9. Tailor visits to amusement parks and attractions to your child: Amusement parks and other attractions (such as theme parks, water parks, and aquariums) offer great entertainment opportunities for families. They can also be crowded, noisy, and overstimulating for kids with ASD. Luckily, many amusement parks offer different options to help accommodate children with special needs. Each park will have their own options, but many offer passes such as “Quick Queues” or “Fast Passes” that reduce wait times or assign times to return to a ride. These options sometimes come at an extra cost (depending on the park), but it may be worth considering depending on the needs of your child. Make sure you call ahead to see what they have to offer your family.

Depending on your family’s needs, you may consider choosing a smaller park or attending a larger park on a day when it’s less crowded. We vacationed at Disneyland in February while the weather was cooler and a little rainy, so the park wasn’t busy at all. Try to avoid going on holidays or other times you know the park will be packed.

It’s easy to feel like you have to get your “money’s worth” and stay for a marathon day, but be realistic about your expectations. Try to stick to a schedule even at the amusement park. Make sure you are always aware of your child’s physical and sensory needs. Eat lunch when your child is hungry and make sure your child is fully hydrated. Seek out rides that work with your child’s sensory needs and avoid the ones that trigger sensory meltdowns. My son loves spinning and swinging. He hates flashing lights, loud noises, and surprises. Seeking out the right rides for our son has insured a better amusement park experience for the entire family.

10. Realize that you will need to be flexible too: One of the biggest things I’ve learned about traveling with a child with autism is that my expectations and parenting strategies have to be flexible too. I’ve learned that it’s okay not to see everything on the list. I’ve learned that I might just have to go to a chicken nugget restaurant every time because that’s one of the few fast food items my son will eat. I’ve learned that discipline strategies have to be made on the fly because of a transient lifestyle (I can’t take away the Wii or trampoline while we’re traveling, but I can take away the iPad). You may be frustrated because you’ve prepped your child to try a new activity or experience and at the last moment your child may back out. Tantrums may happen. Just realize that’s going to be a part of it too, and it’s going to be just fine.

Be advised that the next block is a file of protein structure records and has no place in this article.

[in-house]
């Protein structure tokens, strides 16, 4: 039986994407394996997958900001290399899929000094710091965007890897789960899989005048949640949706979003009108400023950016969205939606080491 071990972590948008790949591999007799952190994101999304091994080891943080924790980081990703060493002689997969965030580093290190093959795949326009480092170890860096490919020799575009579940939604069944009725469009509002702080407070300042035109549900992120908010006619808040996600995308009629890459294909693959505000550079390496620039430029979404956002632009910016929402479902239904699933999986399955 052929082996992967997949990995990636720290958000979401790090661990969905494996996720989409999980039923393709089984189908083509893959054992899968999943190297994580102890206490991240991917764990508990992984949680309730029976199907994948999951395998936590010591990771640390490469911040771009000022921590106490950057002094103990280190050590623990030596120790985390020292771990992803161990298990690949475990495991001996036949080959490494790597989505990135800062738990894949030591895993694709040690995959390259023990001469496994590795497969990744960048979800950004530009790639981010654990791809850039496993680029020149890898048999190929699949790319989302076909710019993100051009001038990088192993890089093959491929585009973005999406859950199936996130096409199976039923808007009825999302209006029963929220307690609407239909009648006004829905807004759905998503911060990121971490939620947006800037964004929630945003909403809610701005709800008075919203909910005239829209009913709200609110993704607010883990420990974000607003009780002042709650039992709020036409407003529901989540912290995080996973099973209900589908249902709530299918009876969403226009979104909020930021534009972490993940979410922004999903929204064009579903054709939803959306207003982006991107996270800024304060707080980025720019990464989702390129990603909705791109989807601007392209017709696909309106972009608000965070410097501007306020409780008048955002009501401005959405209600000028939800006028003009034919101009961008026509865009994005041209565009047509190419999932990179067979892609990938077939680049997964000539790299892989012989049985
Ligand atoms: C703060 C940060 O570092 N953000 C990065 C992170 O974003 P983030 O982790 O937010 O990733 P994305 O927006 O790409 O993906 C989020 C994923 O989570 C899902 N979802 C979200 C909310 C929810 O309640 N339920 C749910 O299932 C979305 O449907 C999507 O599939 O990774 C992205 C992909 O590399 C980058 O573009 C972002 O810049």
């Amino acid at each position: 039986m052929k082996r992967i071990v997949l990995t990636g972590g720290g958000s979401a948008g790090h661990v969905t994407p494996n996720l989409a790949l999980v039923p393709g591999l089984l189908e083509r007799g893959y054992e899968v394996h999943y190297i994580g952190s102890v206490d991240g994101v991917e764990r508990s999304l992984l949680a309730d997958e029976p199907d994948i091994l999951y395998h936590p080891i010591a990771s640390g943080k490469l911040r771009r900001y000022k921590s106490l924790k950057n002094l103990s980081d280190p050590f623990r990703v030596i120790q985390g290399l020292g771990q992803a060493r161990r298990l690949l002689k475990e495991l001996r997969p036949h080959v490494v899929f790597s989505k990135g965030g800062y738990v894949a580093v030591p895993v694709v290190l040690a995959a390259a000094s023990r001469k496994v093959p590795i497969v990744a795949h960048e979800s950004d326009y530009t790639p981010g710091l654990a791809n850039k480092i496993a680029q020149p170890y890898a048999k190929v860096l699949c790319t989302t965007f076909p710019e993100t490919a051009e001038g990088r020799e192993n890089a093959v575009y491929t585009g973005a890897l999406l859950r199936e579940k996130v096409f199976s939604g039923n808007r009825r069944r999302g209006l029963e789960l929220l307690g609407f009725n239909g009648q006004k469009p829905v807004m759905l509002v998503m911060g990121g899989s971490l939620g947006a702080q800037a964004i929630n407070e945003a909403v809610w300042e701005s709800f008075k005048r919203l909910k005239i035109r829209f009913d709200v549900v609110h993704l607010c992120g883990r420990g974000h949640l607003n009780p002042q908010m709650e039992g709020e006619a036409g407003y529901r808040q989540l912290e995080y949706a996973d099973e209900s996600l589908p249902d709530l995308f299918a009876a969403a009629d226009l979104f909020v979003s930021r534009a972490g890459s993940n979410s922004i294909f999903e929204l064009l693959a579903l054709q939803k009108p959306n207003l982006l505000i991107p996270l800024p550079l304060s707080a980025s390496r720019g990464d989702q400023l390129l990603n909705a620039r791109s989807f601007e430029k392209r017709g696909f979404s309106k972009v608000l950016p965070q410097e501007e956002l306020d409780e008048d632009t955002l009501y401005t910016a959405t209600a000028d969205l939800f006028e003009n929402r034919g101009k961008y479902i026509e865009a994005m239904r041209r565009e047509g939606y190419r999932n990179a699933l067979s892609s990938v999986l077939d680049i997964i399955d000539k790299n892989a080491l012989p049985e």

Your family vacation won’t be picture perfect and that’s okay! Sometimes the best experiences and memories are made when life has other plans.
Sarah Beck and family

About the writer:
Sarah Beck lives in Fargo, ND, and is a writer, blogger, wife, and mom of two great kids: an 11-year-old daughter and a 13-year-old son who has autism.

You can read about her autism-meets-middle school adventures and the challenges, victories, and learning curves that happen along the way at




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10 travel tips for children with autism